- Preparedness for Course – How has your learning so far helped you to be ready to succeed on these courses?
- Preparation through other experiences – What else have you done to help you prepare, and why are these experiences useful?
- Extenuating circumstances – Is there anything that the universities and colleges need to know about, to help them put your achievements and experiences so far into context?
- Preparedness for study – What have you done to prepare yourself for student life?
- Preferred Learning Styles – Which learning and assessment styles best suit you – how do your courses choices match that?
This structured format does have some improvements over the existing personal statement. For example, Jones, Fryer and Westlake (2023) argue that shorter, more guided questions are likely to reduce the stress burden on applicants, and are more transparent, making the essay easier to write. However, there is still likely to be a significant effort involved in writing the statement, given the number of questions.
Simply breaking the personal statement down in this way is unlikely to overcome the many other issues discussed above.
First, the issue of unfairness will remain. Pupils from better-off backgrounds will still have more experiences and activities to draw on in answering the questions. In fact, reducing the remit of short-answer questions to more specific topics could further highlight the lack of extra-curricular opportunities some students have to draw upon, especially since students will then be forced to provide an answer for each topic regardless of whether they have anything they feel important to say. Given a lack of ways of verifying applicants’ information, survey research suggests that there is already an established culture of lying or embellishing on personal statements, which could be exacerbated if applicants feel forced to list opportunities. Issues with spelling and grammar and greater sophistication of language will remain, even in this environment. And independent school pupils can still avail themselves of extra help in answering the questions – in fact a structured format could even make it easier for independent schools to assist their pupils in completing the form. A further issue concerns the rise of ChatGPT software, which seems particularly suited to this new style of short question, now potentially posing an existential threat to the personal statement.
Second, the issue of whether shorter questions are likely to alleviate stress is also questionable. There is not an existing literature on the differences in stress between writing long-form personal statements compared to shorter questions; i.e., there is not a hypothetical study where participants experienced two conditions and levels of stress were compared. Assumptions that shorter questions are less stressful are based on inferences from qualitative data about the current UCAS application. Until such a study is conducted – or the results of the natural experiment that UCAS propose by changing the questions are analysed – this remains an assumption. There is a possibility that issues of opening sentences, structure and word limits will apply to each of the 6 proposed short responses, ultimately multiplying the stress compared to one response.
Finally, as has already been criticised elsewhere, any reference to the concept of ‘learning styles’ (the idea that students have inherent differences that require them to be taught the same concepts in different ways for the instruction to be effective) should be omitted. The concept of learning styles has been debunked but persists as a ‘neuromyth’ which is at best pointless and at worst harmful.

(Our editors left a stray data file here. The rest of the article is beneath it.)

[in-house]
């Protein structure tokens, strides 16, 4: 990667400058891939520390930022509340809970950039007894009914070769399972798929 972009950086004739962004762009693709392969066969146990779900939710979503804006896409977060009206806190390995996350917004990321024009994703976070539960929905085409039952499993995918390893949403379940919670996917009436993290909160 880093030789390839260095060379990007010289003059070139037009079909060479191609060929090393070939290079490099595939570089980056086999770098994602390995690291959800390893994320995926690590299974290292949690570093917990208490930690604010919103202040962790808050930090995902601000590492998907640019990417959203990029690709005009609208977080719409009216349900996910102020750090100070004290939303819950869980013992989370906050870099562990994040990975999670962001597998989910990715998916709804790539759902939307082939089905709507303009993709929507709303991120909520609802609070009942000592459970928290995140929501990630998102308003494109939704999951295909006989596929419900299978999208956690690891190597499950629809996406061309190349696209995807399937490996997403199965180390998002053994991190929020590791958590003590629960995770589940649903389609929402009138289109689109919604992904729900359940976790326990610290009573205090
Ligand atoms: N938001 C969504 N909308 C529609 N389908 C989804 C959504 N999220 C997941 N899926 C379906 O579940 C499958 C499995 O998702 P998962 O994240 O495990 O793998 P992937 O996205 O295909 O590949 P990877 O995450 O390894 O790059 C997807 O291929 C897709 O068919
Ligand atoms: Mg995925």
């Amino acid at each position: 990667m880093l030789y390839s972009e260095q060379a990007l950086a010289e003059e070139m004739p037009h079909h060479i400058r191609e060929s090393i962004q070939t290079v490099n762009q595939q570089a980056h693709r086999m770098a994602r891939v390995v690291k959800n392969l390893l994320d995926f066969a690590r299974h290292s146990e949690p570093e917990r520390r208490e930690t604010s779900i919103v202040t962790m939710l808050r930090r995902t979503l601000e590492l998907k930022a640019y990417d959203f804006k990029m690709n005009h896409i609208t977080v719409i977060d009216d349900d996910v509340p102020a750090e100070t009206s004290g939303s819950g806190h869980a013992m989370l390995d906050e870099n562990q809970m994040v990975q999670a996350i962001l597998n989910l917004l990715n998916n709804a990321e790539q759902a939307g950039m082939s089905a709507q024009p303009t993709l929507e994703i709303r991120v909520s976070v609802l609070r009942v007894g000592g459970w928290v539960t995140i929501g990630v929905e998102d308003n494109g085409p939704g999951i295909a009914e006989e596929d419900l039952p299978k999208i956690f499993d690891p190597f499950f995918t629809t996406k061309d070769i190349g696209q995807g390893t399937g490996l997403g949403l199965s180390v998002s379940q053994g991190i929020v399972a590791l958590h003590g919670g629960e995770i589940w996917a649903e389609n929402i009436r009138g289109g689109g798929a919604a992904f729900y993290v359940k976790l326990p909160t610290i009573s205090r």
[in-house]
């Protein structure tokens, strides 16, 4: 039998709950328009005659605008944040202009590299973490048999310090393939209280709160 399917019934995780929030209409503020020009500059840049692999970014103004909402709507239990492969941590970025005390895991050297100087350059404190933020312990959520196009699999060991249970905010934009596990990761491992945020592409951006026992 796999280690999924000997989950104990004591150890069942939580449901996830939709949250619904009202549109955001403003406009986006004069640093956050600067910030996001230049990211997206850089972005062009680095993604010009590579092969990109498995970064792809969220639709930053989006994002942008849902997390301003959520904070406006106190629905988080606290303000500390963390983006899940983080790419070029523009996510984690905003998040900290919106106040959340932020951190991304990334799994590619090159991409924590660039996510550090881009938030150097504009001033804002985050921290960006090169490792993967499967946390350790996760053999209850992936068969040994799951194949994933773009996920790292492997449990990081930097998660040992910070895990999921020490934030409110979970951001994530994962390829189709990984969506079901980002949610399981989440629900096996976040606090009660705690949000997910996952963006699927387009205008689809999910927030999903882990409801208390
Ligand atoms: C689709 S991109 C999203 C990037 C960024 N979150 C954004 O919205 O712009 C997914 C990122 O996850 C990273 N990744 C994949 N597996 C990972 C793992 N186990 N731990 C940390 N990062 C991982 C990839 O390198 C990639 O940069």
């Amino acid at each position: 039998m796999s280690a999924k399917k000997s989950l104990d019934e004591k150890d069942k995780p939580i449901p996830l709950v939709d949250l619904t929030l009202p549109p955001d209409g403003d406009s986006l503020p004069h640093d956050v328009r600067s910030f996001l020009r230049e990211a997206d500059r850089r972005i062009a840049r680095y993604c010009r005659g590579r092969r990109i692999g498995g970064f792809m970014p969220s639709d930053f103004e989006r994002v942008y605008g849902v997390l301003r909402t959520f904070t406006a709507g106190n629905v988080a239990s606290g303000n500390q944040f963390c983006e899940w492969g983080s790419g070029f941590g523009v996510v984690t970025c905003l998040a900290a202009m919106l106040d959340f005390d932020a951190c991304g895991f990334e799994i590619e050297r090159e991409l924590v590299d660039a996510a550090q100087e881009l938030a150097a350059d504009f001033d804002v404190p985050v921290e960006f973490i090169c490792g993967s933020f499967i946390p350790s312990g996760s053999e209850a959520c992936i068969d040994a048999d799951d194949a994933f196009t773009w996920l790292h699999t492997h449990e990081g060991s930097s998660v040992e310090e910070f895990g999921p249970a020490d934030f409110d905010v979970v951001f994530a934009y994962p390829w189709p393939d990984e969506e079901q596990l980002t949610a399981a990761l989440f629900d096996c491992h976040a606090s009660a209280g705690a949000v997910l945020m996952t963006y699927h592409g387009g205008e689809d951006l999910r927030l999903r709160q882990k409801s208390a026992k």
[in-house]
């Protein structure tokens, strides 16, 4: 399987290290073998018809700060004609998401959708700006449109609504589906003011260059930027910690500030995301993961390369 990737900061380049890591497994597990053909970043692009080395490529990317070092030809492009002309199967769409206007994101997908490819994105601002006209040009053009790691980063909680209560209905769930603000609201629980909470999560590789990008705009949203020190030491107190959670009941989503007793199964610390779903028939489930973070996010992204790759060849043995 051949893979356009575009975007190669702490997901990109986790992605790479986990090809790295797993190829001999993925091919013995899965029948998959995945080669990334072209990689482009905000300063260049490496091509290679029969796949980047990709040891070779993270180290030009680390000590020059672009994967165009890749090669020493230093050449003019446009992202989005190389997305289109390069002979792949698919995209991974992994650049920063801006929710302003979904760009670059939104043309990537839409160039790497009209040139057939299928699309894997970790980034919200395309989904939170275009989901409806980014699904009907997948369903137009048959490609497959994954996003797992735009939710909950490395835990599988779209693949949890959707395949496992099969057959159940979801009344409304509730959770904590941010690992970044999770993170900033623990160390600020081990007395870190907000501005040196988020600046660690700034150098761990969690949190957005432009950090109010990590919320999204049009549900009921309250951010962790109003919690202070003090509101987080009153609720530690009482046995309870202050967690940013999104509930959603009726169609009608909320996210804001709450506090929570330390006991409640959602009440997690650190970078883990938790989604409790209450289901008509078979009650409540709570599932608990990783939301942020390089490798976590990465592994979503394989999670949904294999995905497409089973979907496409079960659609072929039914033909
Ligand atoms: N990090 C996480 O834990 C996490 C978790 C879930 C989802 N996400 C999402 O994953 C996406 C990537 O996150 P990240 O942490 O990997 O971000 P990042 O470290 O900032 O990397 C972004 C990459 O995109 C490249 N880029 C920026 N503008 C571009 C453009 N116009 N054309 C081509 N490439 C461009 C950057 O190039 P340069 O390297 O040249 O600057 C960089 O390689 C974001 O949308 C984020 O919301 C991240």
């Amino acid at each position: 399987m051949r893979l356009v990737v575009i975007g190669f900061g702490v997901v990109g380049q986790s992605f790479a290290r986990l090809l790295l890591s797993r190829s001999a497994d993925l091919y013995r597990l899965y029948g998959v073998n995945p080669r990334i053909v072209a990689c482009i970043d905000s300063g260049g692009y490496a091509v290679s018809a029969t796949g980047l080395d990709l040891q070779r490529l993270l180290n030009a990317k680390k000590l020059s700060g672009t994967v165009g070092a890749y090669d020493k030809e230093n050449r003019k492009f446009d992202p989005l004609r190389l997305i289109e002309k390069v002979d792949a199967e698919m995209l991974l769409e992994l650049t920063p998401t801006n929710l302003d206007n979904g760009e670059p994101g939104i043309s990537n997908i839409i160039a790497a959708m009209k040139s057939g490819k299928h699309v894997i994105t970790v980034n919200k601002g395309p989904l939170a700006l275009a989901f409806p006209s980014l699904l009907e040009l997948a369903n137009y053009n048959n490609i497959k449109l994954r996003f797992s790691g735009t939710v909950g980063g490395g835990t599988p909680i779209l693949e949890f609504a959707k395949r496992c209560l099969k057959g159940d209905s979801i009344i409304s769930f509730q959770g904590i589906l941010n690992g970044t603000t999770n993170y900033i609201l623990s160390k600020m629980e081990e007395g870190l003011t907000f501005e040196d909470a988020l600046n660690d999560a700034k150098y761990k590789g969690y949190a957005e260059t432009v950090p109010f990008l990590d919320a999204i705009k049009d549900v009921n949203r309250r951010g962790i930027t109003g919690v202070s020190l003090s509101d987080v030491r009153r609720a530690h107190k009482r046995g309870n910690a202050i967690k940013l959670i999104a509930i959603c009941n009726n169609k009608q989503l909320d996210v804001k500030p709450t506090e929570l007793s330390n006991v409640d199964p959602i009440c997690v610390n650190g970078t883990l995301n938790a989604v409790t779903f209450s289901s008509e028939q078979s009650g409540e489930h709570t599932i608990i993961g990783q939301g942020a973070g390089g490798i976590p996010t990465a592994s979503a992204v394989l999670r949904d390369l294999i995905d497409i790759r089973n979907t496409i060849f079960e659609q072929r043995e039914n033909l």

Removing the personal statement altogether
In order to move towards a fairer, more equal applications process, we believe the personal statement should be removed from the university application process altogether. This would not be an unusual situation. Many countries, such as the Republic of Ireland, operate a completely blind process where grades are the only admission criteria.
A potential criticism (as pointed out by Jones, Fryer and Westlake) is that admissions would then be purely based on academic grades (plus an academic reference), meaning inequality could still arise if students’ grades (and teachers’ perception of them) do not accurately reflect their true ability. This is especially likely among more disadvantaged students, who have typically received far less investment in their education than their more advantaged peers. However, retaining the personal statement is unlikely to help with this problem, and may even compound it, if both grades and personal statements favour more advantaged students. A further potential problem is that the personal statement can be used as a means for students to highlight their extenuating circumstances – but this option could be retained without the personal statement.
The removal of the personal statement should be paired with a continuing push towards more contextual admissions. For example, in cases where there are several applicants with similar grades, places should be filled based on a contextual admission strategy (e.g., applicants on Free School Meals, from schools that traditionally send few applicants to university, etc., should be favoured). And beyond simply dealing with ties, students from low SES backgrounds should be given grade discounts. As we outline in a recent blog post, there is a clear economic rationale for the use of contextual admissions, to “level the playing field” at this crucial life stage. Any remaining ties in grades could be filled based on random assignment, which has also been shown to be a fair system of assignment when allocating individuals with the same levels of achievement.
The UK’s university applications system has remained unchanged for many years, and this reform is a unique opportunity to improve the fairness of the system. However, UCAS proposals do not appear to go far enough to achieve this goal.